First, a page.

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Financially astute companies are training engineers now
Is your company well-positioned to survive the economic downturn? Have you cut back on training? If so, you should be aware that upskilling is a countercyclical activity and that now is the right time for fabricators, producers and dealers to train their employees. This is the opinion of Amanuel Gebremeskel, Development Engineer at the Southern African Institute of Steel Construction (SAISC).
"Cutting back on training in times like these is false economy," says Gebremeskel. "Sending young engineers for training now will have a direct impact, translating into increased productivity in the workplace, among other measurable benefits," he says.
Medium-sized fabricators who have used this foresight are doing well. Take the example of Tass Engineering; in order to both replace retiring expertise and gear up for expansion, Tass decided to send their boilermakers, machine operators and others to SAISC for upskilling. According to Tim Tasioulas, Tass CEO, the results – increases in productivity, motivation and staff loyalty – encouraged them to continue this upskilling programme and, to date, around forty of their staff have participated.
Meanwhile the SAISC has provided training to the industry for almost sixty years and in February 2015 launched the Steel Academy, an umbrella body for all its training initiatives. "This is an innovative branding exercise, aimed at drawing attention to the SAISC's top-draw training and upskilling programmes," says SAISC CEO PaoloTrinchero.
"Training is critical to the long term success and financial performance of any company and is vital to the continued sustainability and competitiveness of not only the steel construction industry in South Africa but to all industries," says Trinchero, who is passionate about reversing the dearth of skilled engineers in the industry through the newly-launched Steel Academy.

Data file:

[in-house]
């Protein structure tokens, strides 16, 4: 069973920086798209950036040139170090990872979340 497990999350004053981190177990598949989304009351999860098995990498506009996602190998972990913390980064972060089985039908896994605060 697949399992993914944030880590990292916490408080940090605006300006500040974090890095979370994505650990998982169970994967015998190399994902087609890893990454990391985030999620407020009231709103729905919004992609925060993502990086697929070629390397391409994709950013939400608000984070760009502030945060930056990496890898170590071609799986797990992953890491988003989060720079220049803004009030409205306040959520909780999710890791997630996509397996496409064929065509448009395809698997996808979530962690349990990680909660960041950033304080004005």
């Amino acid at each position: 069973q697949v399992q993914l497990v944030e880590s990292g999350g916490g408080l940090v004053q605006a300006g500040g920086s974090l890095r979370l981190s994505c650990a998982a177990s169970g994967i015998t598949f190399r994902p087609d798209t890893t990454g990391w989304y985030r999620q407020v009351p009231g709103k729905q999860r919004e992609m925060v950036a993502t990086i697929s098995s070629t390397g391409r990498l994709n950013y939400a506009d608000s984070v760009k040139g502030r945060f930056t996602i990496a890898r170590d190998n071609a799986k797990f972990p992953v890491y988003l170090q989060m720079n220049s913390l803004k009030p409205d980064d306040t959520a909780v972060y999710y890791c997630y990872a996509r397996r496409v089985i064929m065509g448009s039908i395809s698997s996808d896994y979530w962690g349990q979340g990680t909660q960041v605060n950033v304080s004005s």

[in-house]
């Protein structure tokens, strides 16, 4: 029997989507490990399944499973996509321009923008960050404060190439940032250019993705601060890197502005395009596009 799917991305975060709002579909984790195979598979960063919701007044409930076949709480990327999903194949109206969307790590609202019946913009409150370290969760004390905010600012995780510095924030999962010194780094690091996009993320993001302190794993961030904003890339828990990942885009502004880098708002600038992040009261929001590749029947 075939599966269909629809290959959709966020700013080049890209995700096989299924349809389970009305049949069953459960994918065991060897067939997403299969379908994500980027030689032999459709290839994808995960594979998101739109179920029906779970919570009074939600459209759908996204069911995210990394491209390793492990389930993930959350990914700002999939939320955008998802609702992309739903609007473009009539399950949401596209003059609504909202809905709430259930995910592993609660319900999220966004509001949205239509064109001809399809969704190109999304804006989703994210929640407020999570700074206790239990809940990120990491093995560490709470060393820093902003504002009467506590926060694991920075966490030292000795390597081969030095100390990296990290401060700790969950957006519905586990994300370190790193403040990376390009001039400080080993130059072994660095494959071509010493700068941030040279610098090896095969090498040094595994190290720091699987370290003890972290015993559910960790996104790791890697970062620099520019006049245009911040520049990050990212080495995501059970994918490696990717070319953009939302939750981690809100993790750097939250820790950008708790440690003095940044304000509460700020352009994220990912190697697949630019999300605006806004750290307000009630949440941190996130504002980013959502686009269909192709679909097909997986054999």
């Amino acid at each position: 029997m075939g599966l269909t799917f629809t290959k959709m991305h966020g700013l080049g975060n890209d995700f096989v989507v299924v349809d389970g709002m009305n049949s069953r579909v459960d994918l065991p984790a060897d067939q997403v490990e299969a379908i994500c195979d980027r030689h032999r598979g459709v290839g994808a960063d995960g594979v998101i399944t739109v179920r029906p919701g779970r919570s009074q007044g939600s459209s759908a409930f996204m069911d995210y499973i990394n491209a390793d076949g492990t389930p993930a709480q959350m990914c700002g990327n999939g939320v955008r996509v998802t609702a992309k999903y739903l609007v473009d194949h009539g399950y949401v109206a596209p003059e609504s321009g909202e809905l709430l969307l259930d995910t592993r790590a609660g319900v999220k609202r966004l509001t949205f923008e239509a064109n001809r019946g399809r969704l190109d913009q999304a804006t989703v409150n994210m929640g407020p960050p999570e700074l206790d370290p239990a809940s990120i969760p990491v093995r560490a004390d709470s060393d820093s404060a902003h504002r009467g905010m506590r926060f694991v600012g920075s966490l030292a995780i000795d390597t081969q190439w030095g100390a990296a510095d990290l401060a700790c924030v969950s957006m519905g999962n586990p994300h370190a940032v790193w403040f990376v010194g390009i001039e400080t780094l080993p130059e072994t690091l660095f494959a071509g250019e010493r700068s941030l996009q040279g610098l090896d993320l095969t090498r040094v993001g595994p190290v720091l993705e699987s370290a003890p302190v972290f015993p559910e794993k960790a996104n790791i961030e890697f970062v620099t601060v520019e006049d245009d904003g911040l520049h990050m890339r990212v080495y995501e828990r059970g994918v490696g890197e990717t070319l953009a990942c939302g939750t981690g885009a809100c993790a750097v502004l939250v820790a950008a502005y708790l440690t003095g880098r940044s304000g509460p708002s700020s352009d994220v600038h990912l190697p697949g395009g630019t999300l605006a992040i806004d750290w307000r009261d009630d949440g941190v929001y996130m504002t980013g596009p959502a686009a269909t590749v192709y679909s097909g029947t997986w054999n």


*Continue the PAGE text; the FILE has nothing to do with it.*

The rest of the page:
The Steel Academy provides short- and long-term courses, structured around the fact that the attendees also have jobs to fulfil. Its interactive training uses a hands-on approach, with personal mentoring, examples, calculations and discussions. On some courses the attendees are required to do work related to their own companies.
About thirty courses are available, largely modular in format, as well as more advanced programmes. The academy is increasingly attracting trainees from other African states and the improving competitiveness of these states is something that the local industry should take notice of.
All the course presenters are specialists – industry experts – who use a hands-on, interactive approach to mentor the trainees on each course and companies who send more than one attendee to a course receive up to 10% discount.
In the first half of 2015, short courses – of two or three days – designed for young engineers and draughtsmen include an Introduction to Basic Framing and Joint Configuration relating to Steelwork, Primary or Basic Connection Design, Typical Portal Frame Design to SABS 10162, and Basic Moment Connection Design.
Among the host of SAISC programmes relevant to the steel industry are long courses covering Business Development and Marketing, Financial Management, Legal and Contractual matters, Economics of Steel Design, Connection Design, Steel Bridges, Materials Handling and more.
Through direct academic input, the SAISC also assures the academic quality of the Civil Engineering faculties at South Africa's top five universities; Pretoria, Wits, Stellenbosch, Cape Town and KwaZulu-Natal. The Architectural faculties of some of these institutions also receive input from SAISC.
Trinchero says that one of the important aims of the Steel Academy initiative is to help in the continuing transformation of the steel construction industry. "We would like to see a considerable increase in black candidates attending the courses," he says.
At present the SAISC is also mentoring five interns from the Vaal University of Technology.
For more information on the courses offered by the SAISC Steel Academy, call 011 726 6111.
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